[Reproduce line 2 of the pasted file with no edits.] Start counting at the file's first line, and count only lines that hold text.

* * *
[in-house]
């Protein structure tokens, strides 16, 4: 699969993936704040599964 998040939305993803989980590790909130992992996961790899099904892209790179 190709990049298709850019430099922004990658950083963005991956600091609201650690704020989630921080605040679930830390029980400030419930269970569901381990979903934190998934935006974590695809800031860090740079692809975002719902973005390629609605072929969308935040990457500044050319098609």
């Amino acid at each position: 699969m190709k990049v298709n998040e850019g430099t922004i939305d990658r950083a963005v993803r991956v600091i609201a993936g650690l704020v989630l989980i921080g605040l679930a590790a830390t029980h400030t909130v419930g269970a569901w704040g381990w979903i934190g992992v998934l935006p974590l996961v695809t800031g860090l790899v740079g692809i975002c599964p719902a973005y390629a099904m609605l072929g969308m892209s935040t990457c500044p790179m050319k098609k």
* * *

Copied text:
């Protein structure tokens, strides 16, 4: 699969993936704040599964 998040939305993803989980590790909130992992996961790899099904892209790179 190709990049298709850019430099922004990658950083963005991956600091609201650690704020989630921080605040679930830390029980400030419930269970569901381990979903934190998934935006974590695809800031860090740079692809975002719902973005390629609605072929969308935040990457500044050319098609």